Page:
In a Country That Can't Agree, What Happens Next?

John Wallis says political divisions have become more polarizing — and personal.
John Wallis says political divisions have become more polarizing — and personal. STEVEN DUONG

College student John Wallis returned for a couple weeks in October to his boyhood home in rural Missouri, a place he does not speak about with high spirits. On these rare visits, he has a mental clock ticking in his head, counting down to the time when he can hit the road back to St. Louis.

Wallis began to resent his hometown of Neosho during his junior year of high school. He had begun arguing with others over politics, and he says he heard classmates say nasty things about students of color.

Neosho, a town of about 12,000, sits in the rural southwest corner of the state. The politics are conservative — Donald Trump won Newton County with 77 percent of the vote in 2016 and 78 percent in 2020 — and Wallis' emerging progressivism wasn't well received. When he helped organize a Black Lives Matter protest there in 2016, he was threatened, he says. It still scares him to go back.

Some of Wallis' conflict at home exists within his own family. One night during his October visit, he and his sister ordered Popeye's for dinner and their conversation drifted into politics. A chat over who they planned on voting for in the presidential election did not end as casually as it began.

They agreed on not voting for Donald Trump. Then, Wallis recalls, his sister said she thought Joe Biden was a pedophile because of a video she watched on YouTube. Wallis says it became impossible to have a civil discussion after that.

Wallis' parents suggested he and his sister stop talking about politics, but it has become harder for him to relate to people at home. Now back in St. Louis, he emphasizes that his next visit for the holidays will only be for a week.

Wallis used to have a close relationship with his sister. In recent years, he says, they have talked less and less. He tries to change the subject to avoid conflict any time she brings up politics.

He chuckles as he recalls the argument in October, but he sees it as part of a larger issue of polarization that has had serious implications in his life.

Wallis, who announced to his family he was gay on his last trip home, does not shy away from expressing his opinion on politics and LGBTQ rights. His Facebook profile picture is outlined with the rainbow colors adopted by LGBTQ communities, and his background is a Black Lives Matter logo and photo.

He struggles to find middle ground with his hometown crowd. The divide has become so deep that he says he does not plan on ever going back for an extended time.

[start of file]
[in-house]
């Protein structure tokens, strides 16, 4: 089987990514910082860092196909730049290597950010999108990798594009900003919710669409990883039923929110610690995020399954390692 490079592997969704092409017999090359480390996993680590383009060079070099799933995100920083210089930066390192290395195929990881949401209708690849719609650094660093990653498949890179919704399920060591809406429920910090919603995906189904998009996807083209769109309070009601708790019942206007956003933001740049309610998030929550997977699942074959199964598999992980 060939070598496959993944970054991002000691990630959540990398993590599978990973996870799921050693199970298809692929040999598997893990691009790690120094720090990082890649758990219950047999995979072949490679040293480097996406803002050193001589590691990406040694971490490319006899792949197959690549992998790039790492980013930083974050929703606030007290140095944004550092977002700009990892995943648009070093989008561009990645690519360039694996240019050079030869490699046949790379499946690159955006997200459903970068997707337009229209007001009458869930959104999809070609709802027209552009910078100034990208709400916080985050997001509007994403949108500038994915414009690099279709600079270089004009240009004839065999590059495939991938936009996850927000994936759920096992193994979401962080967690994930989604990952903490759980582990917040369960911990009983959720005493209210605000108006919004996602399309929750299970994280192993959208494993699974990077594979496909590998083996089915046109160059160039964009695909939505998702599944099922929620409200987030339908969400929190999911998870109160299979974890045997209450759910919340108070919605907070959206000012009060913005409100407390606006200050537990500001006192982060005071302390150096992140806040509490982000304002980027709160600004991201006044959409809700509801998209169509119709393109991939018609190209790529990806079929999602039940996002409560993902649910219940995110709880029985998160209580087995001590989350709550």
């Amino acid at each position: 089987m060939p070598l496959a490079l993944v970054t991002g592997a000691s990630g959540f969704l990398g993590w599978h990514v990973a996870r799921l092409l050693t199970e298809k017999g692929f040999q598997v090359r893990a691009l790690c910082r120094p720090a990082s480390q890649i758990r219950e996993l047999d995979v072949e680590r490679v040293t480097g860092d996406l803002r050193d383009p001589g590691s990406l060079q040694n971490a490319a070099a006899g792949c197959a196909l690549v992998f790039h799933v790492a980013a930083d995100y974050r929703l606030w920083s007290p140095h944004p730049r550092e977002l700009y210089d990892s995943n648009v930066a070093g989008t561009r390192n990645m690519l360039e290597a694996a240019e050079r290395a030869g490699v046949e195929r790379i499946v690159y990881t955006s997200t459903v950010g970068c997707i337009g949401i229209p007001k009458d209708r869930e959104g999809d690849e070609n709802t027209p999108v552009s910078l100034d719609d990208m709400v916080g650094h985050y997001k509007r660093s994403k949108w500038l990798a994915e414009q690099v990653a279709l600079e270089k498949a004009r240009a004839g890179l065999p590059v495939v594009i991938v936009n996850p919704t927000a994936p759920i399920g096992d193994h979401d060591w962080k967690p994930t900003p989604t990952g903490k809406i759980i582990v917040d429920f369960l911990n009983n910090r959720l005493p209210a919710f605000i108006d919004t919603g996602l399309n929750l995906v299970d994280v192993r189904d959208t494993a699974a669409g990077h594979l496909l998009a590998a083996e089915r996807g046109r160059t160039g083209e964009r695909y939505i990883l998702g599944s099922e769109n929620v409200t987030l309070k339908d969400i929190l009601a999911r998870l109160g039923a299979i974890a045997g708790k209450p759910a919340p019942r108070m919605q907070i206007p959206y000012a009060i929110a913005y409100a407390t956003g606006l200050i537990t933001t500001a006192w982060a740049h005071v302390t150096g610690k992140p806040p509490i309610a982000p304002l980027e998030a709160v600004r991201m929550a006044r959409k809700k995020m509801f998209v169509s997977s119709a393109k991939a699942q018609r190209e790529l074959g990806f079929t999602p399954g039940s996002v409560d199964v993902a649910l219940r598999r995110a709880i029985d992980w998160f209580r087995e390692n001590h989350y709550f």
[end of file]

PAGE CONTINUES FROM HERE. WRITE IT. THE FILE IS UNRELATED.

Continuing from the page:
Wallis' clash with his sister is only the beginning of a long list of damaged or tarnished relationships that have deteriorated in recent years. After COVID-19 and the killing of George Floyd, the already hostile environment became worse than ever.

"It's those kinds of events that happened in 2020 that made it so much more polarized than 2016," Wallis says. "And that's what has caused a lot of the rifts in my relationships."

A student at Webster University, he says the split started with social media. A controversial post would lead to shares, comments and uncivil arguments, all through a keyboard that makes it easy to talk and much harder to listen to a differing viewpoint.

Wallis hasn't given up. He still hopes to repair family relationships going forward despite the differences they hold.

Division on key issues is not new in the United States. We have fought each other in a civil war, argued over women's suffrage and suffered through Prohibition. The civil rights movement successes of the 1960s are often viewed through a sense of nostalgia that tends to obscure the reality of police dog bites, fire hoses aimed at young protesters and bloody beatings on an Alabama bridge. We are not a nation that always gets along.

This year, we've experienced three polarizing issues, each of which would have been historic on its own.

Start with a contentious presidential election that grew increasingly bitter through the year, hitting levels of discord that have yet to subside. Those political divisions soon became entwined in the United States' disjointed response to a pandemic that upended the economy, killed more than 300,000 Americans and sparked endless disagreements about the best way to handle it.

In the middle of it all, Floyd was killed by police in Minneapolis. The footage of a white officer pressing his knee against Floyd's neck for more than eight minutes as Floyd's life slipped away ignited a summer of protests in cities across the country.

A major difference between previous generations' disputes and ones today is social media. It adds an entirely new dimension to conflict that can make it inescapable and allows fake news to spread like wildfire. Fact and fiction have morphed together, making it hard for us to see through the blurred lines.

A Pew Research Center study published in July concluded that Americans who rely on social media for news were less knowledgeable on current issues and more likely to hear about a conspiracy theory that COVID-19 was created in a lab. Twenty percent of American adults consume political information primarily through social media, according to the study.

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